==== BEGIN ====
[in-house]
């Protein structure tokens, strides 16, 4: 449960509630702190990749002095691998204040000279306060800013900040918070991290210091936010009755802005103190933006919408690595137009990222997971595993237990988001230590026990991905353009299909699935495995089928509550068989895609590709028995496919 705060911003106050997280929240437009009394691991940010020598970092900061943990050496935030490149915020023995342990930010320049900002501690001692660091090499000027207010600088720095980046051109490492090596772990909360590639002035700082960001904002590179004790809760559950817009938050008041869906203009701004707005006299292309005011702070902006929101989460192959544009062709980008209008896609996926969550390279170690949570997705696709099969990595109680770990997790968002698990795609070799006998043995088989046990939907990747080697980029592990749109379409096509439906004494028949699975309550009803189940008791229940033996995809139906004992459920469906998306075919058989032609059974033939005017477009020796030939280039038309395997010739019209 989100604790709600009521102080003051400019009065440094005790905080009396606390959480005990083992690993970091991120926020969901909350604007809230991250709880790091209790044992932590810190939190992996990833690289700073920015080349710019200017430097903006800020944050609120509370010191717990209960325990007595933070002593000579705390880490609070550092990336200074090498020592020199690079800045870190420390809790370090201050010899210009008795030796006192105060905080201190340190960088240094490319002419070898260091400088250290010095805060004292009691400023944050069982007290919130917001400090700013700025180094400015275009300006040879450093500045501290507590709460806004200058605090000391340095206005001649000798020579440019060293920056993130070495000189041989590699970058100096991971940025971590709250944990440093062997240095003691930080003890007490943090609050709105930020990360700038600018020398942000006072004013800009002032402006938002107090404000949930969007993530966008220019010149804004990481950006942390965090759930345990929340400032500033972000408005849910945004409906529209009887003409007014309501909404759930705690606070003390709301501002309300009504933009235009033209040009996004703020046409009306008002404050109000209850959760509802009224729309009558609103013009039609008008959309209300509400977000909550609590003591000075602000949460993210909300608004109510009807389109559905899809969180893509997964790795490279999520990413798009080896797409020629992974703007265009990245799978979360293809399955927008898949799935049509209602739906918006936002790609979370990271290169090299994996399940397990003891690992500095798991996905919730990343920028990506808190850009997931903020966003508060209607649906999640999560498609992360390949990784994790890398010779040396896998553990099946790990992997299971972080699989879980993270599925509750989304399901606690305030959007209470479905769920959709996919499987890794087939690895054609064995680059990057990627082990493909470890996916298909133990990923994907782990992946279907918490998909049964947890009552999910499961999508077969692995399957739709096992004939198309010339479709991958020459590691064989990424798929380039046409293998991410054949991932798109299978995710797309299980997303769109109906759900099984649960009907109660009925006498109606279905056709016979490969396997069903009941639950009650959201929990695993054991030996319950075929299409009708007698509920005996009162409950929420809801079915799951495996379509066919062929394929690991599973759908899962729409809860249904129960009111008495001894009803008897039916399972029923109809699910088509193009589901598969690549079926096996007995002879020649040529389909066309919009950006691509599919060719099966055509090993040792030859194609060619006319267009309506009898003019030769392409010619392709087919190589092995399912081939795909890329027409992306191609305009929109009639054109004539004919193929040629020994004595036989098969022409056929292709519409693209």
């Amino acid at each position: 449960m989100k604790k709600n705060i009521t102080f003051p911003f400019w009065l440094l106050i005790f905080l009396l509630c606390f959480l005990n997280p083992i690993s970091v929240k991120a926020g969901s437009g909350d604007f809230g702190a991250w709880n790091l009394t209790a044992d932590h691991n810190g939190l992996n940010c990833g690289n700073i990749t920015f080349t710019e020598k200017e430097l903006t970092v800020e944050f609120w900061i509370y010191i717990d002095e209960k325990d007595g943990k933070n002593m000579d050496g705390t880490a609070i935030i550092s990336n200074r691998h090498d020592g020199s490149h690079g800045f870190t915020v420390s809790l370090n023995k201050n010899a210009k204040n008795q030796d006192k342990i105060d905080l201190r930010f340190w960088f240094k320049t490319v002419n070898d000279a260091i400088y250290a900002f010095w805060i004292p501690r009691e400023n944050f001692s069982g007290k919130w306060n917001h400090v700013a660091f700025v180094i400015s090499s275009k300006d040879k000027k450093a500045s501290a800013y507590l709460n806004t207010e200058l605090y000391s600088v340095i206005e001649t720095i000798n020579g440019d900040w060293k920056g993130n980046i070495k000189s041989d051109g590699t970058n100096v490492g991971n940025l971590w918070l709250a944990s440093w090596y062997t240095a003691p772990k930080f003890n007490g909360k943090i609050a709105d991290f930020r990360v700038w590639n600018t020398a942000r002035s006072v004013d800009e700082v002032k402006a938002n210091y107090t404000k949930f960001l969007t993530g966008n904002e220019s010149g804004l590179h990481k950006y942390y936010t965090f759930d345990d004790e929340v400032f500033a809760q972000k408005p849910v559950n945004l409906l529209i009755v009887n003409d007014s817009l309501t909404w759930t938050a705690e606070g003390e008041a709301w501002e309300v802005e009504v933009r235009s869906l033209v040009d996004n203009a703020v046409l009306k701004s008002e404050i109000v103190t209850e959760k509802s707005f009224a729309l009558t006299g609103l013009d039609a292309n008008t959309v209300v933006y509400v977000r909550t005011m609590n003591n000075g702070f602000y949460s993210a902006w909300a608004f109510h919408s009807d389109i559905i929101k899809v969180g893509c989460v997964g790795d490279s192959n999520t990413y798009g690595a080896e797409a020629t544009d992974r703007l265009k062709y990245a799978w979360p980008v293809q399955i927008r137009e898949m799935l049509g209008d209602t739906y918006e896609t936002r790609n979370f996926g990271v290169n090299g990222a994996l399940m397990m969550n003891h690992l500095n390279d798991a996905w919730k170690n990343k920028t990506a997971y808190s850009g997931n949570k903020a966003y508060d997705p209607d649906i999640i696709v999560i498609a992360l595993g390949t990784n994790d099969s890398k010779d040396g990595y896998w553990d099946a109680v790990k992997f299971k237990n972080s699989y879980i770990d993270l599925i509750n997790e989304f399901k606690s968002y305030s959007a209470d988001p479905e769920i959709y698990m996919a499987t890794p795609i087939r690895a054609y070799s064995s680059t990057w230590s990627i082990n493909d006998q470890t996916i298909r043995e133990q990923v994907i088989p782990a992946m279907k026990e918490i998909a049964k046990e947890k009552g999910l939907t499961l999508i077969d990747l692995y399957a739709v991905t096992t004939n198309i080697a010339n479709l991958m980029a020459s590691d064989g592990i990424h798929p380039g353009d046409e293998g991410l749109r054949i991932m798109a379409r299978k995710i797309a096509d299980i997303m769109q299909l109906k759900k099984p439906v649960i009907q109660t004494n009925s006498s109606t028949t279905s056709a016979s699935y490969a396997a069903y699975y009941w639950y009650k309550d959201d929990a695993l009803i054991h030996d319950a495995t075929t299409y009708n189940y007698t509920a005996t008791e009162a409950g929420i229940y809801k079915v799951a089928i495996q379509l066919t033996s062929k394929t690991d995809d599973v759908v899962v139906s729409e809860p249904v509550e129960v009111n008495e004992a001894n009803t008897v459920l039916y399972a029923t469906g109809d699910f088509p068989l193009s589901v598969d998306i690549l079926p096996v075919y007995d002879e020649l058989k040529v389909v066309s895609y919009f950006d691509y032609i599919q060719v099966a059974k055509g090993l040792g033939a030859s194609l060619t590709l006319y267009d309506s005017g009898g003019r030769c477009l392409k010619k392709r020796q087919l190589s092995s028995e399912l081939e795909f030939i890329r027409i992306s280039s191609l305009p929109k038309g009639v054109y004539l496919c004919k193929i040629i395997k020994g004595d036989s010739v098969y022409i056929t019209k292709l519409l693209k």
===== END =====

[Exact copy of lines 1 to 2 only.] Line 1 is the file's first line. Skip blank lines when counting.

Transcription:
[in-house]
């Protein structure tokens, strides 16, 4: 449960509630702190990749002095691998204040000279306060800013900040918070991290210091936010009755802005103190933006919408690595137009990222997971595993237990988001230590026990991905353009299909699935495995089928509550068989895609590709028995496919 705060911003106050997280929240437009009394691991940010020598970092900061943990050496935030490149915020023995342990930010320049900002501690001692660091090499000027207010600088720095980046051109490492090596772990909360590639002035700082960001904002590179004790809760559950817009938050008041869906203009701004707005006299292309005011702070902006929101989460192959544009062709980008209008896609996926969550390279170690949570997705696709099969990595109680770990997790968002698990795609070799006998043995088989046990939907990747080697980029592990749109379409096509439906004494028949699975309550009803189940008791229940033996995809139906004992459920469906998306075919058989032609059974033939005017477009020796030939280039038309395997010739019209 989100604790709600009521102080003051400019009065440094005790905080009396606390959480005990083992690993970091991120926020969901909350604007809230991250709880790091209790044992932590810190939190992996990833690289700073920015080349710019200017430097903006800020944050609120509370010191717990209960325990007595933070002593000579705390880490609070550092990336200074090498020592020199690079800045870190420390809790370090201050010899210009008795030796006192105060905080201190340190960088240094490319002419070898260091400088250290010095805060004292009691400023944050069982007290919130917001400090700013700025180094400015275009300006040879450093500045501290507590709460806004200058605090000391340095206005001649000798020579440019060293920056993130070495000189041989590699970058100096991971940025971590709250944990440093062997240095003691930080003890007490943090609050709105930020990360700038600018020398942000006072004013800009002032402006938002107090404000949930969007993530966008220019010149804004990481950006942390965090759930345990929340400032500033972000408005849910945004409906529209009887003409007014309501909404759930705690606070003390709301501002309300009504933009235009033209040009996004703020046409009306008002404050109000209850959760509802009224729309009558609103013009039609008008959309209300509400977000909550609590003591000075602000949460993210909300608004109510009807389109559905899809969180893509997964790795490279999520990413798009080896797409020629992974703007265009990245799978979360293809399955927008898949799935049509209602739906918006936002790609979370990271290169090299994996399940397990003891690992500095798991996905919730990343920028990506808190850009997931903020966003508060209607649906999640999560498609992360390949990784994790890398010779040396896998553990099946790990992997299971972080699989879980993270599925509750989304399901606690305030959007209470479905769920959709996919499987890794087939690895054609064995680059990057990627082990493909470890996916298909133990990923994907782990992946279907918490998909049964947890009552999910499961999508077969692995399957739709096992004939198309010339479709991958020459590691064989990424798929380039046409293998991410054949991932798109299978995710797309299980997303769109109906759900099984649960009907109660009925006498109606279905056709016979490969396997069903009941639950009650959201929990695993054991030996319950075929299409009708007698509920005996009162409950929420809801079915799951495996379509066919062929394929690991599973759908899962729409809860249904129960009111008495001894009803008897039916399972029923109809699910088509193009589901598969690549079926096996007995002879020649040529389909066309919009950006691509599919060719099966055509090993040792030859194609060619006319267009309506009898003019030769392409010619392709087919190589092995399912081939795909890329027409992306191609305009929109009639054109004539004919193929040629020994004595036989098969022409056929292709519409693209």